The rest of the issues that can make us people, are things more, things less. We do not fight with those who do not exist. We fight and have fought on our part when it has been necessary and Cuba has been directly attacked. But we cannot go around shaking off the flies that want to prowl around us because without us they do not exist. We are clear about what we want, and as I said in a previous writing, we go forward, without averting our eyes.

When I visited New York in 2020 I was able to draw my own conclusions.

The city’s subway was an every man for himself scene. I saw all the mentally challenged people I could have seen in the last few months, gathered at that moment, in one car. Lying on the floor, relieving themselves, banging their heads against the glass. I can’t say I felt fear but I was in a state of awe.

Walking down the street in Harlem I was surprised to see something that had not been seen in Spain for many, many years, more than thirty something years: syringes on the ground. The streets were homey. The latter did not surprise me so much since in Spain there are many homeless people living on the streets, but the number in NYC was very high.

But one day I stopped in front of the door of a school in Manhattan and I was very surprised to see how the children were accompanied to school by many people, how there were security measures at the door and a police van. I thought that maybe it was something to do with that particular school, but then I learned that schools in the United States, as we all know, are a source of danger. There where so many shootings take place and so many parents leave their children with a fear in their throats.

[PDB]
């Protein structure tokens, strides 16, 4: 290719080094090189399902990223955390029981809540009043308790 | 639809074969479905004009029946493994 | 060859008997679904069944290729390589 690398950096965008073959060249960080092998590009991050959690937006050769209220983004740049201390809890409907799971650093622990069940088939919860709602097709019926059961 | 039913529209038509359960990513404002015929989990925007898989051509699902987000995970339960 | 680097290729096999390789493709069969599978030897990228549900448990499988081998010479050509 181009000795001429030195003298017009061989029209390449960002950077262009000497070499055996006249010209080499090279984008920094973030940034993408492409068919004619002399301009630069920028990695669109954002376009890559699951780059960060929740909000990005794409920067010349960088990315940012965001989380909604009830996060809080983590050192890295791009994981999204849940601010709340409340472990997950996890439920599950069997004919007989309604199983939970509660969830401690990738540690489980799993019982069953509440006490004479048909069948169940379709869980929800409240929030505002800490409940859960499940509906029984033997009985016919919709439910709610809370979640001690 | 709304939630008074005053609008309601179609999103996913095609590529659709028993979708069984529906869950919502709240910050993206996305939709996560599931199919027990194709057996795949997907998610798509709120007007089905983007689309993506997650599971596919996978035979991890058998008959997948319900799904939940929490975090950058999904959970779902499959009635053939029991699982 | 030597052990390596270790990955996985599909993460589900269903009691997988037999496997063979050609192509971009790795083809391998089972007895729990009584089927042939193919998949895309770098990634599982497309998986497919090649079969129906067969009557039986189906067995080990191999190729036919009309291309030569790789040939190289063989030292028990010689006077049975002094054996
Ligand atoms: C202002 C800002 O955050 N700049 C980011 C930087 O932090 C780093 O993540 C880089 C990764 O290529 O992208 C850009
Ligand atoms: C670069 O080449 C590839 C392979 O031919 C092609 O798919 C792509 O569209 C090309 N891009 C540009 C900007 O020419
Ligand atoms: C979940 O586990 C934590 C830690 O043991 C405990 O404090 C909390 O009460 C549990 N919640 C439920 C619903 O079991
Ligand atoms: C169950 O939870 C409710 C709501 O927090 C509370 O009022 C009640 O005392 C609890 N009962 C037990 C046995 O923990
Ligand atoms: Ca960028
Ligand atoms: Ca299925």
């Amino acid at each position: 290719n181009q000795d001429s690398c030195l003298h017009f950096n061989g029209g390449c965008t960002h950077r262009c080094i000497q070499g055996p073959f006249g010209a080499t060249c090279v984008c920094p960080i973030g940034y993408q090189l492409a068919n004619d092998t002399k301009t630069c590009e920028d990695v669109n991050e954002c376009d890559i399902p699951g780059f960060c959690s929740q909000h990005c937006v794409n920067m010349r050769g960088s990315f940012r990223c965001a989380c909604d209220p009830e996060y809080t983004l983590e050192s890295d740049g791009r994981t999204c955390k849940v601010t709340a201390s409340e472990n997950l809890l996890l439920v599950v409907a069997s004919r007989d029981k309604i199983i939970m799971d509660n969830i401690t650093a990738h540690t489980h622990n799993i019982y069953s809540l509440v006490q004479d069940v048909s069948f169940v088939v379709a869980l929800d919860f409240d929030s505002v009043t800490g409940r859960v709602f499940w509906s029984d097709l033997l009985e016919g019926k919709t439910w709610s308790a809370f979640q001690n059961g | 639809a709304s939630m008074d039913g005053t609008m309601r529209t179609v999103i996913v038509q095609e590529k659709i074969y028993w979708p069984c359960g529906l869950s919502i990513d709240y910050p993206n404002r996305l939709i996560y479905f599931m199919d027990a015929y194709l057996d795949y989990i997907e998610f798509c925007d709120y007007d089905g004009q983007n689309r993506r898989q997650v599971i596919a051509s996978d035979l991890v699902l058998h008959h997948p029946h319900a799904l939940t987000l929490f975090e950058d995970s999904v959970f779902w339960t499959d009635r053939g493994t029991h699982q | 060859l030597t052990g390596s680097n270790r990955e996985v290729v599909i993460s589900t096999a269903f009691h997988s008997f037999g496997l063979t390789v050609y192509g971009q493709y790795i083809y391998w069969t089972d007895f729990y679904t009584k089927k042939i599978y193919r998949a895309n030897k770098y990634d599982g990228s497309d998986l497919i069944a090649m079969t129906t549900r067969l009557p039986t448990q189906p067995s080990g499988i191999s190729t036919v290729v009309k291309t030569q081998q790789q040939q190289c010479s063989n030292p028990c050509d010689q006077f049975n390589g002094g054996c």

And then there are people who dare to ask why there are so many of us who defend the Cuban system?

Just look at last Monday’s return to class for schoolchildren. Look at the educational system of a town and you will see its progress. Look at the faces of the parents, of the students and you will see hope.

There may be more or less material development (not because of the government’s responsibility), but the educational program and security is something untouchable for the Cuban people. It is the future, and nothing and no one can ever take that away from them.

That is what we want for the world. Why don’t they want people to see the childhood in Cuba? Why do they insist on covering up the achievements of the Cuban Revolution in all fields in spite of their damned blockade?

Could it be that they know that those who really get to know it, without fallacies and lies, know that it is a true model to imitate?

I don’t think it’s really about patience. It is about courage, which is in the DNA not only of the Cuban people, but also of the person who embraces the Revolution as a way of life. There is a word that I find very funny that Cubans use and it is “guapería”.

I thought it was a meaning that had been expressly given to the word in Cuba, but reading a few days ago one of the novels that for me best represents the Andalusian society of the first half of the 20th century: “Juan Belmonte, Matador de Toros” by the eminent Manuel Chávez Nogales, I realized that in Seville it was used with the same meaning at that time.

Courage is in Cuba, and it is in all those who fight for the sovereignty that cost so much work, blood and tears to conquer it.

As a very Cuban saying that reflects well the essence of the people says:

“It is not that we are handsome, it is that we are not afraid”.

Source: Cubadebate, translation Resumen Latinoamericano – English